An efficient plan for fast outdoor painting in oils.
|Camden harbor, by Carol L. Douglas|
1. Set up your palette with all colors out, organized in a rainbow pattern; may be done before going out.
Putting your pigments in the same spots each time speeds up your process. And putting out all of them when you start ensures that you develop the painting based on what you see, rather than on what’s at hand.
|Beach saplings, by Carol L. Douglas|
2. Value drawing of the scene in question, in your sketchbook.
If you do this on your canvas and then paint over it, you won’t have it to refer back to when the light changes or you need to restate your darks.
3. Crop drawing, identify and strengthen big shapes.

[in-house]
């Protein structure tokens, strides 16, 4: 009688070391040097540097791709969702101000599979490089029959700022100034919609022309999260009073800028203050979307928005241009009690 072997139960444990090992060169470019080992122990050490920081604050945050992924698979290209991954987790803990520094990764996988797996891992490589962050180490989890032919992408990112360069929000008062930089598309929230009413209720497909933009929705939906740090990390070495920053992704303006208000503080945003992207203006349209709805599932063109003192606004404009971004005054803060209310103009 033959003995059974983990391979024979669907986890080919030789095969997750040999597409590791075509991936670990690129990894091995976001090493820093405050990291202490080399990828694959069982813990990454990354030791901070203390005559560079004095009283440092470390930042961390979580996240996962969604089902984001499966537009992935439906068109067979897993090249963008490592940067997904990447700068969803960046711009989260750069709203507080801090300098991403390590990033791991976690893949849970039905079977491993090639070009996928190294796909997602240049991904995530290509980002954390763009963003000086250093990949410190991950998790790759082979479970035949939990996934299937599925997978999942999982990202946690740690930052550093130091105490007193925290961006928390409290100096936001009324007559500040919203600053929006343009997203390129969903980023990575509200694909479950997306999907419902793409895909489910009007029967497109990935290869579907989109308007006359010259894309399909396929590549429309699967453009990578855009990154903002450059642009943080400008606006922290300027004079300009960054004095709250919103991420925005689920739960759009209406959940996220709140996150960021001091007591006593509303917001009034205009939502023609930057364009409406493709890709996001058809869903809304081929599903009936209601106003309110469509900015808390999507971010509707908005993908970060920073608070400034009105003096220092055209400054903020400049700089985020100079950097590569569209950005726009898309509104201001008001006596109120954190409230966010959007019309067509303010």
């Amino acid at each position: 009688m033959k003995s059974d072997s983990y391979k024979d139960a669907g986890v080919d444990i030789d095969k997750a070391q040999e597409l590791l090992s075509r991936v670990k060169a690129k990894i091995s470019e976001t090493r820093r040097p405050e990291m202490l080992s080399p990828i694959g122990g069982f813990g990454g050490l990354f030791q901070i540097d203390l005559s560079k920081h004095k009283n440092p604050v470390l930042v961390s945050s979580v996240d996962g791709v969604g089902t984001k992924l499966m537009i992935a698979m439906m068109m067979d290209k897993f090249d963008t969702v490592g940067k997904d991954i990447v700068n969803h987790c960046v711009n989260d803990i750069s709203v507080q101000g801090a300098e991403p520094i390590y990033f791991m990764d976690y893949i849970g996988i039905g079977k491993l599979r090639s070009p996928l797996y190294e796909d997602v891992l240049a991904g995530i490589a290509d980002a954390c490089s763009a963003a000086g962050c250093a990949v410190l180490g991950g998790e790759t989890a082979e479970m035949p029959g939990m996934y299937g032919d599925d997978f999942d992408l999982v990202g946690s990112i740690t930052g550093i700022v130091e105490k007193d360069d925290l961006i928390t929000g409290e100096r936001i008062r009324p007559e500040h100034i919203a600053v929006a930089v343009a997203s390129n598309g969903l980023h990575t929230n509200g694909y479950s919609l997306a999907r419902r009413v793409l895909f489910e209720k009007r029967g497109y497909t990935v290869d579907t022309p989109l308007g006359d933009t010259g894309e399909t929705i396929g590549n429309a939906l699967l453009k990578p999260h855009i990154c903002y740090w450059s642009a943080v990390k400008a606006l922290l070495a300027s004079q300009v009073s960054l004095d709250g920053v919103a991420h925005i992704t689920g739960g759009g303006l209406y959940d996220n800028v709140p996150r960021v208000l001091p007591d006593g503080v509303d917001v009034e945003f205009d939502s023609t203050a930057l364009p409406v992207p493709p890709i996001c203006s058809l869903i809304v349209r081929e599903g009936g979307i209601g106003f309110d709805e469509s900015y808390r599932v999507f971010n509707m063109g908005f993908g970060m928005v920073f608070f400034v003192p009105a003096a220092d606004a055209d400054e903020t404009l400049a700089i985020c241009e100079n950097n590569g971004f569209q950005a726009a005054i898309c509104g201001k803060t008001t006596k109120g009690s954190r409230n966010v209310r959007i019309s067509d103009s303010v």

If you start by filling in a little box, you only allow yourself one way to look at the composition. Instead, draw what interests you first, and then contemplate how it might best be boxed into a painting.
|Parrsboro sunrise, by Carol L. Douglas|
4. Transfer drawing to canvas with paint as a monochromatic grisaille.
This allows you to draw with a brush and check your composition’s values.
5. Underpaint big shapes making sure value, chroma and hue are correct. Thin with OMS.
This underlayer should be thin, but not soupy, so it can accept top layers without making mud. You don’t want a lot of oil in this layer as it can lead to cracking in the future.
|Eastport harbor, by Carol L. Douglas|
6. Second layer: divide big shapes and develop details. A slightly thicker layer.
This is the body of your painting, without a lot of detail. Almost pure paint without either medium or heavy impasto. Note: for some painters, this is combined with the last layer.
7. Third and last layer: use medium and more paint, adding highlights and impasto.
This is the final layer, the one with painterly flourishes. Controlled use of medium here results in an even, bright, tough final surface.